Donkey Kong Jr. was the inevitable sequel to the massively popular arcade smash Donkey Kong. Surprisingly — and rewardingly — it inverted the formula, casting Mario as the villain to be defeated, and Donkey Kong's diaper-clad son as the avenging hero. Is there any wonder Nintendo released this one just in time for Father's Day?
For the few out there who haven't played it already, it might be a good idea to read our Donkey Kong Jr. Virtual Console review. After all, it's the same game. The eShop version has the benefit of being portable, but at the time of writing any enhanced features — such as restore points — have not been added to this particular port. This is presumably an error on Nintendo's end, but we can't say for sure.
Regardless, Donkey Kong Jr. is a fun game and a clever concept, but it quickly becomes repetitive. There are only four stages in the game, and they loop endlessly until you lose all of your lives. As in its predecessor, though, these stages are unique and interesting. Unlike its predecessor, however, this game doesn't have the same timeless appeal and addictiveness.
The first stage is rather straightforward, and it's a chance to master the innovative climbing mechanism: holding two vines makes climbing up faster, but climbing down slower. Holding one vine makes climbing up slower, but climbing down faster. It's a much appreciated quirk in an otherwise dull game.
The second stage is a bit more interesting, what with its moving platforms, springs, and egg-dropping enemies, and it's here that players are most likely to find themselves truly challenged. The third stage is a series of long platforms being patrolled by sparks, and the fourth stage finds Jr. using keys to free his father. Complete that task and you'll find yourself back at stage one, with slightly faster enemies.
There are two game modes, but they're largely identical, with Game B featuring faster and more intelligent enemies. Donkey Kong Jr. certainly looks great and it's full of fun sounds and animations, but it's a rather slight experience, and it doesn't have anywhere near the staying power of the original. While it's certainly fun for a few competitive sessions, it's an experience that isn't worth having too frequently.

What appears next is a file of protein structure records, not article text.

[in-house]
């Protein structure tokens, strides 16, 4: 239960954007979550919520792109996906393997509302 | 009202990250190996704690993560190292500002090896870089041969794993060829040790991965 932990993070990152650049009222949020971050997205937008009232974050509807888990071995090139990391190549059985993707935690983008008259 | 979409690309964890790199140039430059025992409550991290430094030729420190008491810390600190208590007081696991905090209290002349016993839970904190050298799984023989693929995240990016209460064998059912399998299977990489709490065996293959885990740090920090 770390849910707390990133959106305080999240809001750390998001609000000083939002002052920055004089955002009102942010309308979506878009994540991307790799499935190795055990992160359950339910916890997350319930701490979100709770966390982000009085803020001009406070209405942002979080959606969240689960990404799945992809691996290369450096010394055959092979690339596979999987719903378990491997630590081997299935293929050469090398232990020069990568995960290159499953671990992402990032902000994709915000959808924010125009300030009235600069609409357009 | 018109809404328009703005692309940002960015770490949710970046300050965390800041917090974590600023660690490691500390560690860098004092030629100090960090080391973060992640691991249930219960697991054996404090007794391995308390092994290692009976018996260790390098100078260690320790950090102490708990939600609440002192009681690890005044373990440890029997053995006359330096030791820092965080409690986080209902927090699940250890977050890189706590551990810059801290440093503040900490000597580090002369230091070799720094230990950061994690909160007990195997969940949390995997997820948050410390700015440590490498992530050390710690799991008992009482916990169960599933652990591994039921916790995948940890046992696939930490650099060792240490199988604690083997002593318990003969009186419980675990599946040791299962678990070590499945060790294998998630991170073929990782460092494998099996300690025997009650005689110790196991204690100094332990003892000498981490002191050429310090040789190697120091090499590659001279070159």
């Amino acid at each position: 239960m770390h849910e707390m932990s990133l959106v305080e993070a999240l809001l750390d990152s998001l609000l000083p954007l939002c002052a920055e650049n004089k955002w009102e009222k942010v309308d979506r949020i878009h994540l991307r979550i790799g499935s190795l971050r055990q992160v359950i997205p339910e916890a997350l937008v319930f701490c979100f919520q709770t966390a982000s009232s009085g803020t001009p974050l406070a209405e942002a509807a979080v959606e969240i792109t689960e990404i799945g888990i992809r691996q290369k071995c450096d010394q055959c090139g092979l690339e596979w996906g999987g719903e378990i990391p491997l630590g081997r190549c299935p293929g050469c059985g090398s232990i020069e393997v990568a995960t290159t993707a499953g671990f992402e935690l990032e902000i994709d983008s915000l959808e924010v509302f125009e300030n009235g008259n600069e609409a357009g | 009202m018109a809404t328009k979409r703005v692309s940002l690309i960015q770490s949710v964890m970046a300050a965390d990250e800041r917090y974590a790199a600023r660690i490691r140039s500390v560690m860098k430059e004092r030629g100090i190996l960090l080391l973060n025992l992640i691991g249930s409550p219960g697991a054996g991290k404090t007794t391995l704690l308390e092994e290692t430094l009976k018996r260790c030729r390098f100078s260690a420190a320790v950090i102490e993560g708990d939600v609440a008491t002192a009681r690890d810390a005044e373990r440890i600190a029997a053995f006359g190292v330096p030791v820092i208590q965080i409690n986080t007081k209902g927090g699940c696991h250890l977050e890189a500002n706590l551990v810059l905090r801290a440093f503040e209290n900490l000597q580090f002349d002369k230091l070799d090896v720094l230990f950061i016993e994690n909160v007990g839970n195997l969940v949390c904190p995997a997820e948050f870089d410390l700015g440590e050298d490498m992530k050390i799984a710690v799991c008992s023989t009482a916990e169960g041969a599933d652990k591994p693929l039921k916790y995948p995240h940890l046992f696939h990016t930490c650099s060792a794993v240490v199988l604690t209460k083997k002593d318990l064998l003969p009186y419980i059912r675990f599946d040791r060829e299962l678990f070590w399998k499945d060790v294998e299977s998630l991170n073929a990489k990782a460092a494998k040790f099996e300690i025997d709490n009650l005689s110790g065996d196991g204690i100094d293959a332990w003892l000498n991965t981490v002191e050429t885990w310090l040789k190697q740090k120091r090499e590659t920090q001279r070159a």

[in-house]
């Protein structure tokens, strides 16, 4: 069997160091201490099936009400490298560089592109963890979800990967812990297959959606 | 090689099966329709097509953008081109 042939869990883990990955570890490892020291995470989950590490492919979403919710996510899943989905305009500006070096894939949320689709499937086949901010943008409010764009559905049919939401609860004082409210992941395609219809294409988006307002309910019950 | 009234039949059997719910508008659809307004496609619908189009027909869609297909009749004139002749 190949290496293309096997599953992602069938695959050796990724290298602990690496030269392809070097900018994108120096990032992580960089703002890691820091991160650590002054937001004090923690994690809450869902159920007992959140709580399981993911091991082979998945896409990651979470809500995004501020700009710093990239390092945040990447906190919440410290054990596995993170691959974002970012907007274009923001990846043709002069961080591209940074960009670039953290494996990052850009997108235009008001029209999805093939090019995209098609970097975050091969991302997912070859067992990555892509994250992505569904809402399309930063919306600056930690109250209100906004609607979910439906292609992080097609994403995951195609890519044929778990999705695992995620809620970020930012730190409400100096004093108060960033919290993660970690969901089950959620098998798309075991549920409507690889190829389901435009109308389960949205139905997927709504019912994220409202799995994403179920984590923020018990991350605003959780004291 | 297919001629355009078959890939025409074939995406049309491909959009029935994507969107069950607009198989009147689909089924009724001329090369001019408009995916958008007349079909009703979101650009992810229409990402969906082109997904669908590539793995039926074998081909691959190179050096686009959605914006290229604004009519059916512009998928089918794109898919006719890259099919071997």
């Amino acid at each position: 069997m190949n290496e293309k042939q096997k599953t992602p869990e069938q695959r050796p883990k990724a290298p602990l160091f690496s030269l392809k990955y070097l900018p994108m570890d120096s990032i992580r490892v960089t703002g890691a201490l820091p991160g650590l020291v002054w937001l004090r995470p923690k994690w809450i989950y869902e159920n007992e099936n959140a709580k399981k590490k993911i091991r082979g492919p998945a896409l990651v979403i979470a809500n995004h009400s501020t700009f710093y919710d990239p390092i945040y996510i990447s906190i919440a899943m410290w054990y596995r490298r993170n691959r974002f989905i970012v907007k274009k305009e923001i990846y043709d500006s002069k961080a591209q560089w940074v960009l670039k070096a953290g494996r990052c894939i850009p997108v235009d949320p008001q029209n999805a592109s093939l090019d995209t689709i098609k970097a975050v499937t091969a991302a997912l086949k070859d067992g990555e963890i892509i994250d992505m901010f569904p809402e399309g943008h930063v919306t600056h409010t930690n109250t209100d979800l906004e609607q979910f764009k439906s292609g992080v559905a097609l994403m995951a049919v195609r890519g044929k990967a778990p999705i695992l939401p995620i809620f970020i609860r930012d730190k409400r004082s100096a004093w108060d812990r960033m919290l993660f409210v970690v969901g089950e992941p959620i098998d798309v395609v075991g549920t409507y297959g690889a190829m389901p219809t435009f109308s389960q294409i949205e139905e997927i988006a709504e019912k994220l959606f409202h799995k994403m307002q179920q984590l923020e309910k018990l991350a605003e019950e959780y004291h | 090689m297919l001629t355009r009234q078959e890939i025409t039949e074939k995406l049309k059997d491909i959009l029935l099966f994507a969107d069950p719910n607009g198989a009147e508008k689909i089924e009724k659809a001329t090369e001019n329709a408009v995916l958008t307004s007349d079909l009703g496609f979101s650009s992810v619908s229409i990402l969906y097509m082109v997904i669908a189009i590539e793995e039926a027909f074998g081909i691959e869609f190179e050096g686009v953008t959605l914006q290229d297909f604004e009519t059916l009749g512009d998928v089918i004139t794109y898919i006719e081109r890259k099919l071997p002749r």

The fact that it's on a portable console certainly does work in its favour, but when you take a look at how many truly great games — such as, well, Donkey Kong — are already in the eShop, offering longer experiences and more satisfying gameplay at a lower cost, it's pretty hard to justify this one as a recommendation.
Fans of Donkey Kong Jr. certainly do exist, and they will no doubt be grateful to have their favourite game on the go. Others, however, might do well to occupy themselves with one of the many alternatives.
Donkey Kong Jr. is well suited to quick bursts of gaming, but extended sessions can turn tedious quickly. Having it on the go can be nice, but Nintendo's pricing really backfires here, with much better games already available on the eShop for less money. It's sure to have its defenders, but this game is by no means an essential purchase.